More recently, a major advance occurred with the advent of speaker independent recognition systems that are capable of recognizing words from a continuous stream of conversational speech. This system requires no individualized speaker enrollment for effective use, unlike some speaker dependent systems which require speakers to be re-enrolled every four to six weeks, or require users carry a personalized plug-in cartridge to be understood by the system. With continuous speech recognition, no pauses between words are required, thus providing a more user friendly approach to the causal user of a speech recognition system. The growing familiarity and acceptance of speech has lead to more demand for speech aware applications. While applications have started to be designed for speech input, a large number of application programs have been written before this user friendly approach was available.
Consequently, it would be desirable to automatically enable existing application programs for operation in speech recognition environments without changing existing source code or recompiling the application programs.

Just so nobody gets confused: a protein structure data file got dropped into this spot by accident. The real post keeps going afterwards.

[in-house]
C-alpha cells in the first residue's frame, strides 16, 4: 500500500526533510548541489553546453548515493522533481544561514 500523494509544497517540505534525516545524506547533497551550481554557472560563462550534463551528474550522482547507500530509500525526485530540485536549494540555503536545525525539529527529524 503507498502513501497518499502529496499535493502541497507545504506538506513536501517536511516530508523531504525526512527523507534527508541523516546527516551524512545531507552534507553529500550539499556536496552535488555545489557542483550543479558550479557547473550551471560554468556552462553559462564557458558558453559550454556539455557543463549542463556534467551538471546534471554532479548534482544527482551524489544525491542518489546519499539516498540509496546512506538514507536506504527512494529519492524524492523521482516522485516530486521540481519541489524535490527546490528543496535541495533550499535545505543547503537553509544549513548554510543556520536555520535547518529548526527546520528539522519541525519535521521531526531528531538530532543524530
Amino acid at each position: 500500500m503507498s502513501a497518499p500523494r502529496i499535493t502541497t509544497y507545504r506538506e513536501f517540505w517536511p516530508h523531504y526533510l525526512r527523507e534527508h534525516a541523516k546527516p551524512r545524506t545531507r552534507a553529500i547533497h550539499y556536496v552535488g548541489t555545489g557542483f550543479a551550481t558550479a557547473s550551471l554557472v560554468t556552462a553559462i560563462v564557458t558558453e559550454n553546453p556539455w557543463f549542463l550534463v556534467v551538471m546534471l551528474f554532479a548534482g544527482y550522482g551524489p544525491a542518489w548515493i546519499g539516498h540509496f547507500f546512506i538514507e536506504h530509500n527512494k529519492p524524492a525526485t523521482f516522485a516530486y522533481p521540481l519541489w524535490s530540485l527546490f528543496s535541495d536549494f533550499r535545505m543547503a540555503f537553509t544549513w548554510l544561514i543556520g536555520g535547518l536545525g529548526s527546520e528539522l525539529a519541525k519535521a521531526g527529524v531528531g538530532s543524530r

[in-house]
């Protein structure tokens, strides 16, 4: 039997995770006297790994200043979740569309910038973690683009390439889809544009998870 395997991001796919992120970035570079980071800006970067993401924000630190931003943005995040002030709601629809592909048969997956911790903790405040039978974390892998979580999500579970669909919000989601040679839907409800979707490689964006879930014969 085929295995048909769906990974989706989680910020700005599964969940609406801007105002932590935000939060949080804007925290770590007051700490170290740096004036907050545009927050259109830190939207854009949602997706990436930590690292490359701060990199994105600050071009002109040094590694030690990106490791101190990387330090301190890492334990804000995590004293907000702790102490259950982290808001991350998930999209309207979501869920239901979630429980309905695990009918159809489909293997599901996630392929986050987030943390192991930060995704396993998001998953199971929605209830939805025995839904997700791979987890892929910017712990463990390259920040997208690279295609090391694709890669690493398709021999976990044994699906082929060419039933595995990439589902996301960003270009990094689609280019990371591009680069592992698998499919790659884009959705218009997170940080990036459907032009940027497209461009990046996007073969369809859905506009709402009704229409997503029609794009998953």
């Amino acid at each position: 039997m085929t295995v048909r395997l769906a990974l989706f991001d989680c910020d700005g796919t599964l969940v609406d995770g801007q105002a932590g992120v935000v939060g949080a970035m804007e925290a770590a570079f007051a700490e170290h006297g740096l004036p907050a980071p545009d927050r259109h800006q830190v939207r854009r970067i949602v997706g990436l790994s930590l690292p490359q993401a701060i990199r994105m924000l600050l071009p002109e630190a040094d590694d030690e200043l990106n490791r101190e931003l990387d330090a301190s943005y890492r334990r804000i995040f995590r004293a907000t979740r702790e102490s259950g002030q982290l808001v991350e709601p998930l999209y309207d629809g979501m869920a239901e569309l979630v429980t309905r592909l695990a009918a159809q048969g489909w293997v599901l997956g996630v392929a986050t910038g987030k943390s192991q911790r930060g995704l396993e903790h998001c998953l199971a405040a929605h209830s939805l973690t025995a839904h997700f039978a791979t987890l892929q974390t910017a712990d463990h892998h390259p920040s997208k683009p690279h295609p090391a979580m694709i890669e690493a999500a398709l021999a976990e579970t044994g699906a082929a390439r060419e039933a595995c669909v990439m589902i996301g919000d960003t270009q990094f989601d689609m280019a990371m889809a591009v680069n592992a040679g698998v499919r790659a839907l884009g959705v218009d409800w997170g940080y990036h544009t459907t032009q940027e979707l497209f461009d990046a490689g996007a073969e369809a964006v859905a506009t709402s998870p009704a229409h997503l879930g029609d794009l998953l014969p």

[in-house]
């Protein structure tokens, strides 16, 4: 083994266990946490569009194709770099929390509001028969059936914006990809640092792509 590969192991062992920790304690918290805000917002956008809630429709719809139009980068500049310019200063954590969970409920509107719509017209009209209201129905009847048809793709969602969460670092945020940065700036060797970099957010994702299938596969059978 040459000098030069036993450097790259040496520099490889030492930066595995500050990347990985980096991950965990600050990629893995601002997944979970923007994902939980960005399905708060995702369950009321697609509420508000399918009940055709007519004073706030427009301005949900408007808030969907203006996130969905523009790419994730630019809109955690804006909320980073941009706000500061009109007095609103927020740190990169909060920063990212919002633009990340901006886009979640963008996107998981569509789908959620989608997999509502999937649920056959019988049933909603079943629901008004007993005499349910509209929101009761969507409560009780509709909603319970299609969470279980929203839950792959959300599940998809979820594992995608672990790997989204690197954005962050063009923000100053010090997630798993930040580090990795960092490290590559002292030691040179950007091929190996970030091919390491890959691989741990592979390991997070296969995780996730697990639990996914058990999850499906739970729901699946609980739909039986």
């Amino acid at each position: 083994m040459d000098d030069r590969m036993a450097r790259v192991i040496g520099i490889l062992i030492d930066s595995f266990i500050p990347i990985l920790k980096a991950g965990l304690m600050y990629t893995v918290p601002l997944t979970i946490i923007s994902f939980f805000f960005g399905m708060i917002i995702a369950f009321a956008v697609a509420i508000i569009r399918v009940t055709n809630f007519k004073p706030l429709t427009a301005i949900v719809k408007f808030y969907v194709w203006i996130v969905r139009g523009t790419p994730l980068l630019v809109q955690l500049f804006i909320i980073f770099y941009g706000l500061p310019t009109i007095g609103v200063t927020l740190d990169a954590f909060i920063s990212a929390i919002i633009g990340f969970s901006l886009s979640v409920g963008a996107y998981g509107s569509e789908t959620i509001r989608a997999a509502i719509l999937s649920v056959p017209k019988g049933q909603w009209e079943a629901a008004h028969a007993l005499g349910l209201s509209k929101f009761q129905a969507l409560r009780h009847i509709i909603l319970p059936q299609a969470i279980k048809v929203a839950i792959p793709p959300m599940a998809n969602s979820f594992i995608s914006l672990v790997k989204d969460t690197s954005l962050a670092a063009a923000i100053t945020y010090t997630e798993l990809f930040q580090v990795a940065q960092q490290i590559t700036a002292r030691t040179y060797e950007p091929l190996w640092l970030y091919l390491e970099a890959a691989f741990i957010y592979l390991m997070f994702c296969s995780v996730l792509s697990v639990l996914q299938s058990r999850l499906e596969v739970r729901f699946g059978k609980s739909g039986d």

This invention relates to a method and apparatus for enabling existing application programs for operation in speech recognition environments. Existing application programs written with a dynamically linked library or object library, with no speech recognition capability, are capable of accepting input from a speech recognition device without modification. This is accomplished by supplying an alternate dynamic library or object library that supports the same interface or objects used by the original program. The alternate library is written so that it is aware of and receives input from the speech recognition system. The alternate library then passes the input to the application program using the existing interfaces. The application program is unaware that the input comes from the speech recognition system instead of standard input devices such as keyboards or mouses.
FIG. 1 is an illustrative embodiment of a speech recognition engine where the invention may be practiced;
FIG. 2 is a pictorial of an application program having multiple components/libraries that can be dynamically linked at runtime;
FIG. 3 is an object-type Motif widget containing speech enabling capability;
FIG. 4 is a flow diagram for enabling a Motif object-type with speech capability;
FIG. 5 is a block diagram for providing speech capability for an object environment;
FIG. 6 is a workstation pictorial where the invention may be practiced.